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73 Nat'l Law. Guild Rev. 23 (2016)
Watching the Watchers: Monitoring Police Performance as Public Servants

handle is hein.journals/guild73 and id is 25 raw text is: 

Karl  T. Muth
&  Nancy  Jack
                                          WATCHING THE WATCHERS:
                                MONITORING POLICE PERFORMANCE
                                                 AS PUBLIC   SERVANTS

   If a picture is worth a 1,000 words, what is a video worth? Apparently,
quite a bit more.
   The proliferation of cell phone cameras has raised a new debate: whether
people can record the activities and conduct of police in public areas. Several
cases are making their way through the courts in which police officers arrested
people for video recording police officers or for refusing to stop recording
when  asked. Courts have struggled with the appropriate framework to analyze
the issue, with no clear consensus.'
   However,  the employment   relationship is rarely, if ever, explored as a
remedy  to this jurisprudential confusion. Here, we argue that if employers
may  record their employees, then people, as employers of the police, likewise
should be able to record the police when in public.
   The importance  of such a right by the public should not be understated.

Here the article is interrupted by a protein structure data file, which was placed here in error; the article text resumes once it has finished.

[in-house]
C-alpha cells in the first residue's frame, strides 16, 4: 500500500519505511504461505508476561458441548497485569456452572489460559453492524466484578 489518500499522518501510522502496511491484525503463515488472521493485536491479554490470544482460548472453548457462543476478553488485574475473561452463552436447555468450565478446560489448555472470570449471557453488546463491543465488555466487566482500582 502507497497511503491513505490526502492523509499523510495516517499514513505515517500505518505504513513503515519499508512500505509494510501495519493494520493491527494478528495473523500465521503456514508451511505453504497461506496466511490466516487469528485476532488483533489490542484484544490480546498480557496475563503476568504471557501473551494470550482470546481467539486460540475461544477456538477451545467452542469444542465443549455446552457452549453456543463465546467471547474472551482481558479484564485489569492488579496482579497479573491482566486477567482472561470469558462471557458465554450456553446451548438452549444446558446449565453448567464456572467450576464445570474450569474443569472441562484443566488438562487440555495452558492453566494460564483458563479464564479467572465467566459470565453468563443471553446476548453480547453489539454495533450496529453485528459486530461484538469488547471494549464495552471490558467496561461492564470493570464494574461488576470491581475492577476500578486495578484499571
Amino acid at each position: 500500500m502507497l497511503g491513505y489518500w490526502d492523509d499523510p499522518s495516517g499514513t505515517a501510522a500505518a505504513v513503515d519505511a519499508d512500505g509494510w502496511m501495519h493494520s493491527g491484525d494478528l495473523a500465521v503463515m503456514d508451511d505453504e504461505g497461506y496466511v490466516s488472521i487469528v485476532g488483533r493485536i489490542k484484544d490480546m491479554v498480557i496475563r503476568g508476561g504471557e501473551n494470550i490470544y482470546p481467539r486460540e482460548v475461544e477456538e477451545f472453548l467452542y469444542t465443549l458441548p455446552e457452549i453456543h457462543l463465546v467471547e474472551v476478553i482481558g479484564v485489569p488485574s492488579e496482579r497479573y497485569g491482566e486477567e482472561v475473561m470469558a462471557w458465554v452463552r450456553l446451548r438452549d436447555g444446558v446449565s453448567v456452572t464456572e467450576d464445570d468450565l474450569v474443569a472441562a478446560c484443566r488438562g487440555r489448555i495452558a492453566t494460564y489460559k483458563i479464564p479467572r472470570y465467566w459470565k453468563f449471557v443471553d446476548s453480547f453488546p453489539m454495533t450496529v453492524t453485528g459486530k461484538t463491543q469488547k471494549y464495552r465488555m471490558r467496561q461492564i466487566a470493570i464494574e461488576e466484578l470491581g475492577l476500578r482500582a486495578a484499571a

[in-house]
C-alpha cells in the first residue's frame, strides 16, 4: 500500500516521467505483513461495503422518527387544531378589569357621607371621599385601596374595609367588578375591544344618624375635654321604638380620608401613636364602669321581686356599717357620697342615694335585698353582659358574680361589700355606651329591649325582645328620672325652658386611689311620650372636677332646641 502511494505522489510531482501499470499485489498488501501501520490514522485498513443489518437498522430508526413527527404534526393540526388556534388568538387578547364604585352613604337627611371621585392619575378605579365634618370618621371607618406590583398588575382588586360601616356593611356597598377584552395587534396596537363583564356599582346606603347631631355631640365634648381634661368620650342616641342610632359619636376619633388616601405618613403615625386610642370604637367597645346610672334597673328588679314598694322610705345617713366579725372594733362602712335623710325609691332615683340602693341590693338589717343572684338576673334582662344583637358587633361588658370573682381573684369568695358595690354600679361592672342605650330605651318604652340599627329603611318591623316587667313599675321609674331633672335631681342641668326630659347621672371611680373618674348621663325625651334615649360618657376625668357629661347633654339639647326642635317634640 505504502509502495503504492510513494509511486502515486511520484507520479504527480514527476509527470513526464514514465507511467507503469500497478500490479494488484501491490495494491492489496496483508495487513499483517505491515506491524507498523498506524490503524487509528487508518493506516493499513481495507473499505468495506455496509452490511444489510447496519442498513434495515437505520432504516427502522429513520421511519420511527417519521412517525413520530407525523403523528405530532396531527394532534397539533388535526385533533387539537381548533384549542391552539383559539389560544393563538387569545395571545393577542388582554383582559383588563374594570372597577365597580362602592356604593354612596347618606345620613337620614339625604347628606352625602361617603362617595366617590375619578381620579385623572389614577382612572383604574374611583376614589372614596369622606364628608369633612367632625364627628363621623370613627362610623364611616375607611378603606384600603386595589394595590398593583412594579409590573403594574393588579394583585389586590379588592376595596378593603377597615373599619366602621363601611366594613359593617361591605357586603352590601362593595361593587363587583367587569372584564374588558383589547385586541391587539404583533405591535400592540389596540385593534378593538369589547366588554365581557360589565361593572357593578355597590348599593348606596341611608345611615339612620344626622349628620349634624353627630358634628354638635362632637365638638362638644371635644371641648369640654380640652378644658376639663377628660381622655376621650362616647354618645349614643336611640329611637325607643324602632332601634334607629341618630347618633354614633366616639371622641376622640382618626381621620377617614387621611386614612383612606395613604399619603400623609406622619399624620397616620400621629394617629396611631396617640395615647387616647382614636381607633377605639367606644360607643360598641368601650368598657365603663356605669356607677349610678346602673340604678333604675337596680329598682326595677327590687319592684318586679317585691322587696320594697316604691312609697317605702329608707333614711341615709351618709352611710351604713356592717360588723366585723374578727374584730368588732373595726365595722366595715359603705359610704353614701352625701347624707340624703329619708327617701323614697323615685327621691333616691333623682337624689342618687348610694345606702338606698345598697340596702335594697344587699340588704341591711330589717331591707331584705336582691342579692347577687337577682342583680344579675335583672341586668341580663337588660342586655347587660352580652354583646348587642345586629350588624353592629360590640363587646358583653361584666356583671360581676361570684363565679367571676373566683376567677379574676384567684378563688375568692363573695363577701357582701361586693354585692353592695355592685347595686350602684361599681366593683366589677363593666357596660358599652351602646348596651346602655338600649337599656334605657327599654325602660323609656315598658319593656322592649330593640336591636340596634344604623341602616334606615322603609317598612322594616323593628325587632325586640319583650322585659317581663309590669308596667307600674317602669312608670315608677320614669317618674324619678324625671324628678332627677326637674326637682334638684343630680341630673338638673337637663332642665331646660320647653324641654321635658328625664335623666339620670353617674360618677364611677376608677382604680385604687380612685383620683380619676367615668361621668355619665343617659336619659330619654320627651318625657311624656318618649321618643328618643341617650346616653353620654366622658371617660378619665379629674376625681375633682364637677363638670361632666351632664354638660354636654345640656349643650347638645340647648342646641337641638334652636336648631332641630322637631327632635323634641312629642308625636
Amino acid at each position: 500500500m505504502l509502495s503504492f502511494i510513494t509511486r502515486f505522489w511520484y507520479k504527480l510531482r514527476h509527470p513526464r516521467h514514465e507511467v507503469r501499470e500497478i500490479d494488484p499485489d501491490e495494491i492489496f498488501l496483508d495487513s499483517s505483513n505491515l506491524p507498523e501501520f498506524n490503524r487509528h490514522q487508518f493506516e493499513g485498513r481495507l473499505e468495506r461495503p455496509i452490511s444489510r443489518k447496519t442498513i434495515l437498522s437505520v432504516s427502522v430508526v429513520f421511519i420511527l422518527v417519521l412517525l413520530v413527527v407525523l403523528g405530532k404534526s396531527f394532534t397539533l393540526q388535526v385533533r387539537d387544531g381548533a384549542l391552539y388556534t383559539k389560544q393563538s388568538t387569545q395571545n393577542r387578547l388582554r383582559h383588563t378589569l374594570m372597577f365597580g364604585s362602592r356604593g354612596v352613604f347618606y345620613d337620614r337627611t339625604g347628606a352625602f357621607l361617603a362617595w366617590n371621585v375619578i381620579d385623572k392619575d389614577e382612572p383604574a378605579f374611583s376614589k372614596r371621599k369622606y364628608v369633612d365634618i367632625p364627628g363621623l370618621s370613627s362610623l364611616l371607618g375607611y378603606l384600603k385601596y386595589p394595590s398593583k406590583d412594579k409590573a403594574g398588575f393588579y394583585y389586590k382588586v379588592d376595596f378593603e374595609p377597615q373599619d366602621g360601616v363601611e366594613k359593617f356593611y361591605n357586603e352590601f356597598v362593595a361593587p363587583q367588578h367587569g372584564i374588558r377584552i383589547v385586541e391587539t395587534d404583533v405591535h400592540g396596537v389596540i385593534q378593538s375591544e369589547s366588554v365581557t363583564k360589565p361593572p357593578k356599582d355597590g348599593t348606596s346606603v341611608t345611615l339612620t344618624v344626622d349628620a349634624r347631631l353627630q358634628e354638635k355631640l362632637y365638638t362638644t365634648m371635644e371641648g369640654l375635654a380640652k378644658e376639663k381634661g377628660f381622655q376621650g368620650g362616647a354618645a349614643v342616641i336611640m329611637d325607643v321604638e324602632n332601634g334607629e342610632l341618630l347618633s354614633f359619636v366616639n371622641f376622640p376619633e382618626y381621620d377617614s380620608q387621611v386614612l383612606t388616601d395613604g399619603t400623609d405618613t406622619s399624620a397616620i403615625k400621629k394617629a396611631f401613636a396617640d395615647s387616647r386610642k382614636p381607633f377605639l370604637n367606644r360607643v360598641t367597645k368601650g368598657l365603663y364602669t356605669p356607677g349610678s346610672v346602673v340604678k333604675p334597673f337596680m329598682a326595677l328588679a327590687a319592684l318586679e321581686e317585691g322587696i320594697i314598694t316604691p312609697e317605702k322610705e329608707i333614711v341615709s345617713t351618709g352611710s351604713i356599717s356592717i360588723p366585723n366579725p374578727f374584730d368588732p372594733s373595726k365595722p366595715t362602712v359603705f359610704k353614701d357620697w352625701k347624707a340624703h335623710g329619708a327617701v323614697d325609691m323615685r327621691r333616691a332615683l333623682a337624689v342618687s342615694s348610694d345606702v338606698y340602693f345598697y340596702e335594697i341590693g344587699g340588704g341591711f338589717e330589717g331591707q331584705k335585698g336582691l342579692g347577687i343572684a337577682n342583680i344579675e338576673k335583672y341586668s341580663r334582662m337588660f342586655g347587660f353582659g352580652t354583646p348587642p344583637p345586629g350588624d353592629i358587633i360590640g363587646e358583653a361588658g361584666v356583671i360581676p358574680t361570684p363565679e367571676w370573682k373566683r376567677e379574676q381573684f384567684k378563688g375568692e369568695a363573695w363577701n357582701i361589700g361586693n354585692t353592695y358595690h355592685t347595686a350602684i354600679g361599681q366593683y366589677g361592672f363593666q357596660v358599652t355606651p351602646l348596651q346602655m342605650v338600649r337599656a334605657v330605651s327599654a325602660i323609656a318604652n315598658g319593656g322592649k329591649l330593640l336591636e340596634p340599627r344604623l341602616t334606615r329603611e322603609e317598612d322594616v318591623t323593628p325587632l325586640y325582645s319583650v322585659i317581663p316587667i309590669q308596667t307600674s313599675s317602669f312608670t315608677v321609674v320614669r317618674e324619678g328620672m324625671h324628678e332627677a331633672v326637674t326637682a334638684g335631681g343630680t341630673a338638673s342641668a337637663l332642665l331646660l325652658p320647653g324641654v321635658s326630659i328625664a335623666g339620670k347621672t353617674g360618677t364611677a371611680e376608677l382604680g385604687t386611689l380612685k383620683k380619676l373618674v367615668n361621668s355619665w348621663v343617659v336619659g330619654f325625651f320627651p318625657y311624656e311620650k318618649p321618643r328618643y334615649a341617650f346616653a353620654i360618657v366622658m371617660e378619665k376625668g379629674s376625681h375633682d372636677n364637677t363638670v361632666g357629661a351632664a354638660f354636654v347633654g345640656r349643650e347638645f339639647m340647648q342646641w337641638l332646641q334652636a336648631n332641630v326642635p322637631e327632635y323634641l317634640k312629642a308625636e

As recognized  by our Supreme Court:
    [E]xposure to public view both reduces the ability of an unscrupulous policeman
    to use illegitimate means to elicit self-incriminating statements and diminishes
    the [citizen]'s fear that, if he [or she] does not cooperate, he [or she] will be
    subjected to abuse.2
    Monitoring police activity is nothing new. From the earliest days of our
colonial history, monitoring police activity has been a concern. The Third
Amendment addresses,   primarily, records kept in Massachusetts and else-
where, where  colonists could register complaints against occupying British
officers (similar to today's military police forces), who were enjoying the

Karl T. Muth is a professor at Pritzker School of Law, Northwestern University.
In addition to teaching law, he also teaches Economics, Organizational Behavior,
Public Policy, and Statistics at Northwestern. This paper focuses on an issue raised
in a lecture Prof. Muth delivered in 2014 on competing methodologies and theories
of oversight for law enforcement officers (including cameraphones). Nancy Jack is a
judicial law clerk at the Illinois Supreme Court from 2013 to present. She was also a
law clerk at the Illinois Appellate Court from 2000-2013. The authors would like to
thank colleagues from a variety of law schools faculties for their input, suggestions,
and thoughts regarding earlier drafts.

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